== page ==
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    interview considerations

    Interview Considerations

    The structure for all investigation interviews should be the same.

    Intake Interviews versus Investigatory Interviews

    For an intake interview, you are capturing information to identify the issues. For investigatory interviews, you are capturing information about the issues. There are different considerations for each of these types of Interviews, however, the structure of the interview should not change.

    Preparing for the Meeting

    • When you prepare for the meeting, determine where the interview will take place. Consider the layout of the meeting venue, such as where you will sit vis-à-vis the interviewee so that he or she feels comfortable to share factual information.
    • Consider how you are going to record the interview. This approach may vary depending on the nature of subject matter, the interviewee’s comfort level, and other factors.
    • Know what your practice is if you or the interviewee wants to bring another person to the meeting such as a lawyer or advocate. Is there a relevant policy to review on this question?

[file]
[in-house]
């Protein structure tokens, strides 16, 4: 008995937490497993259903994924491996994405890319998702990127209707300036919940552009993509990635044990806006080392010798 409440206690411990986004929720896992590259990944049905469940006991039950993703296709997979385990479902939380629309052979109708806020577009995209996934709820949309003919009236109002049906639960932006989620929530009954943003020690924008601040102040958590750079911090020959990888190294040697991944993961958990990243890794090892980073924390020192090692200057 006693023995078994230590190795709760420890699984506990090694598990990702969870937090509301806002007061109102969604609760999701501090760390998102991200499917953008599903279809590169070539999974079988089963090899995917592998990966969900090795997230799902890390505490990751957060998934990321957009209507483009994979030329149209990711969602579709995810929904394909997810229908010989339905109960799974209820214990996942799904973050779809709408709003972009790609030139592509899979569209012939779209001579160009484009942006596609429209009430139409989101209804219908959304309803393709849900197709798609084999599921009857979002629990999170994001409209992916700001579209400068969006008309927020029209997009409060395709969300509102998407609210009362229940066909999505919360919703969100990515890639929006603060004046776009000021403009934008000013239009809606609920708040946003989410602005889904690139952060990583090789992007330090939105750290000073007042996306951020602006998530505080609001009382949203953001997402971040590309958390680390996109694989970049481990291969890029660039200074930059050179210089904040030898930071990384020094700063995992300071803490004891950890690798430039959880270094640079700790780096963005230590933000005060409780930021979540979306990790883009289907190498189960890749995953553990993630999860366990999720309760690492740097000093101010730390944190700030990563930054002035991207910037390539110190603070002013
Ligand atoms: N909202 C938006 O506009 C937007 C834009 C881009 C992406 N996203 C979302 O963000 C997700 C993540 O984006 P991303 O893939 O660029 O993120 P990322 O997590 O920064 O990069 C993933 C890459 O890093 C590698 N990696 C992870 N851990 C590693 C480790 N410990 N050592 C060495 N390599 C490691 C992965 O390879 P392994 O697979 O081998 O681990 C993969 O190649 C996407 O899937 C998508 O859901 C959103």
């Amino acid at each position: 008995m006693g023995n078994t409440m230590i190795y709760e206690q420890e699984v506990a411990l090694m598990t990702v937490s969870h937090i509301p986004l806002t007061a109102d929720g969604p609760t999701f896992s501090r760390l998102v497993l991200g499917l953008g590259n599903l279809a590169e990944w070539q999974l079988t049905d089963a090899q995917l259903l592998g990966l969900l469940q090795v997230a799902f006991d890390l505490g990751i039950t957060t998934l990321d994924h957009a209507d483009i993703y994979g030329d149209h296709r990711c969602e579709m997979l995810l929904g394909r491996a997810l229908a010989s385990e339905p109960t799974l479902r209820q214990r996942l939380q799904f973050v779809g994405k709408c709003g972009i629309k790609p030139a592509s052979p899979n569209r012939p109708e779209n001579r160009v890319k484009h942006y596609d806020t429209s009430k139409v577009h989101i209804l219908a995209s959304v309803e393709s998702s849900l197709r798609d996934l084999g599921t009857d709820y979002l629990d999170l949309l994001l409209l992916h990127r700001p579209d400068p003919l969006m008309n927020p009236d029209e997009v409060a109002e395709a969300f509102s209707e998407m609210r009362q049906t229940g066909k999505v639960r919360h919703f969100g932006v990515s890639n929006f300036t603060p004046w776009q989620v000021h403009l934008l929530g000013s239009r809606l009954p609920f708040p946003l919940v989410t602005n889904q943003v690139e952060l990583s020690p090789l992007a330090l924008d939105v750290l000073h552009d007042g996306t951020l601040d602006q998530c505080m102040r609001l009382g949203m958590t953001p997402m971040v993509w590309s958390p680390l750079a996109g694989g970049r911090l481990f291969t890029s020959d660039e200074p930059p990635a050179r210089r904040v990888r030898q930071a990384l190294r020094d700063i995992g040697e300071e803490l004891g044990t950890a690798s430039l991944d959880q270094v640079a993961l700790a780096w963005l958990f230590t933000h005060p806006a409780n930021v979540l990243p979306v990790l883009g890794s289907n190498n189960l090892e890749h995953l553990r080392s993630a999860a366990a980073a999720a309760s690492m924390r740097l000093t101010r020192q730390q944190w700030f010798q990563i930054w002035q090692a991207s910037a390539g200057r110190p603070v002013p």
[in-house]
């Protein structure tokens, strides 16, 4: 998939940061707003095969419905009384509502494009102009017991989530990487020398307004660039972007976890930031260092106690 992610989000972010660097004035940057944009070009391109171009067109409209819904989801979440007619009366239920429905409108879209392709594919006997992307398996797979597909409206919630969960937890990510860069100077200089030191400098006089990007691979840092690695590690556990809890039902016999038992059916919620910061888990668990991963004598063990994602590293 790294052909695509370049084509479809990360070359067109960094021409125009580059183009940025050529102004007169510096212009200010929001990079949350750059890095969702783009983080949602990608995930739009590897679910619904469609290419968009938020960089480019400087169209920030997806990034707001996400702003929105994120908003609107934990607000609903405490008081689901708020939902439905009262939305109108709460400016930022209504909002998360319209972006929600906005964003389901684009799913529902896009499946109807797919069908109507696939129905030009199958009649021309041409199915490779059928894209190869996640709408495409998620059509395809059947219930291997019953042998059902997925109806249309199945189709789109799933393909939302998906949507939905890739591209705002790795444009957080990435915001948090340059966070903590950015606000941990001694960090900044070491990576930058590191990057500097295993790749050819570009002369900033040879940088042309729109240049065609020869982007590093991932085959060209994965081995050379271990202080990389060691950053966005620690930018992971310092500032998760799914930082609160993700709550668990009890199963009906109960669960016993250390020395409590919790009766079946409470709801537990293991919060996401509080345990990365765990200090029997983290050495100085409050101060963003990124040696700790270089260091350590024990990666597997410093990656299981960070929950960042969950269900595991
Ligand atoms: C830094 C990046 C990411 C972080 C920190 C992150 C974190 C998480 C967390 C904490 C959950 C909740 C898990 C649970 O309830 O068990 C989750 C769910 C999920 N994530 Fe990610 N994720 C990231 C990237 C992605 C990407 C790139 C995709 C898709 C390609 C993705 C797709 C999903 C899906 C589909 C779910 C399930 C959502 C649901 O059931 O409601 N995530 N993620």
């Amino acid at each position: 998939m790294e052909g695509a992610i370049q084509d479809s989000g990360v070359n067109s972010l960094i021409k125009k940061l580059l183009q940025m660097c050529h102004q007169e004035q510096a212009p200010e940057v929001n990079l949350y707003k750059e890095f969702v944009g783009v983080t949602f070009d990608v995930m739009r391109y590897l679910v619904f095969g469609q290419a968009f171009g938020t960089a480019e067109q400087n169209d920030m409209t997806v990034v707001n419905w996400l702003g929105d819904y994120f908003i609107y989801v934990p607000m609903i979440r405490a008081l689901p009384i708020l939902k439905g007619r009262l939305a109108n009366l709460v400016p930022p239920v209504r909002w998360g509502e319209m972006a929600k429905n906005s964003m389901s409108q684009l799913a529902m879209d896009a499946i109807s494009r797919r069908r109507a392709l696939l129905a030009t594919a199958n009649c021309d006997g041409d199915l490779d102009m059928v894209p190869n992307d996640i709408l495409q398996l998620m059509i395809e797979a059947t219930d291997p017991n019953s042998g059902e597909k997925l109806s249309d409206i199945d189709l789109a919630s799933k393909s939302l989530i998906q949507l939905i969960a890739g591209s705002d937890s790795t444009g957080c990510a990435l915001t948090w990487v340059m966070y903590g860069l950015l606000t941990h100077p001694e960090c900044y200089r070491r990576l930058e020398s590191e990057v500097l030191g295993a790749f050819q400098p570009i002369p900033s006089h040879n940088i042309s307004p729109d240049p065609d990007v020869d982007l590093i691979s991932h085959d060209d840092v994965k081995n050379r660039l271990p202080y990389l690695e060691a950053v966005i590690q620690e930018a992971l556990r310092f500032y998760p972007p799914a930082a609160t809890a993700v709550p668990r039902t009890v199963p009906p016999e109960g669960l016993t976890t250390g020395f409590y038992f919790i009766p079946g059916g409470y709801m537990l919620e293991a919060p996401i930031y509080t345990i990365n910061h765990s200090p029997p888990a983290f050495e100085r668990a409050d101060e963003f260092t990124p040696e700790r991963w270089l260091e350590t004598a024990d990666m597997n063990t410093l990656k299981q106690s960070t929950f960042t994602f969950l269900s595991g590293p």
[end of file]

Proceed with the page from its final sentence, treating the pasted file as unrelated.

• Consider some communication tools, such as paraphrasing and asking why before responding to comments or questions. 

    Opening the Meeting

    When you open the meeting, thank the person, and introduce yourself and others. 

    • Explain your role, the process, the scope of confidentiality, and that you are taking notes. When you are probing, begin with general questions. 
    • Ask for details and how the person reacted or responded at the time of the event. 
    • Also ask whether there are people with additional information or any other information to review, and if there is any additional information that would be helpful. 

    Closing the Meeting

    • When you are closing the meeting, explain the protection against retaliation, the scope of confidentiality again, that you may need additional information, and that you are the contact person regarding what was discussed in the meeting. 
    • Ask if there are any questions. For investigatory interviews with respondents, managers, and people with information, there are common points and differences.

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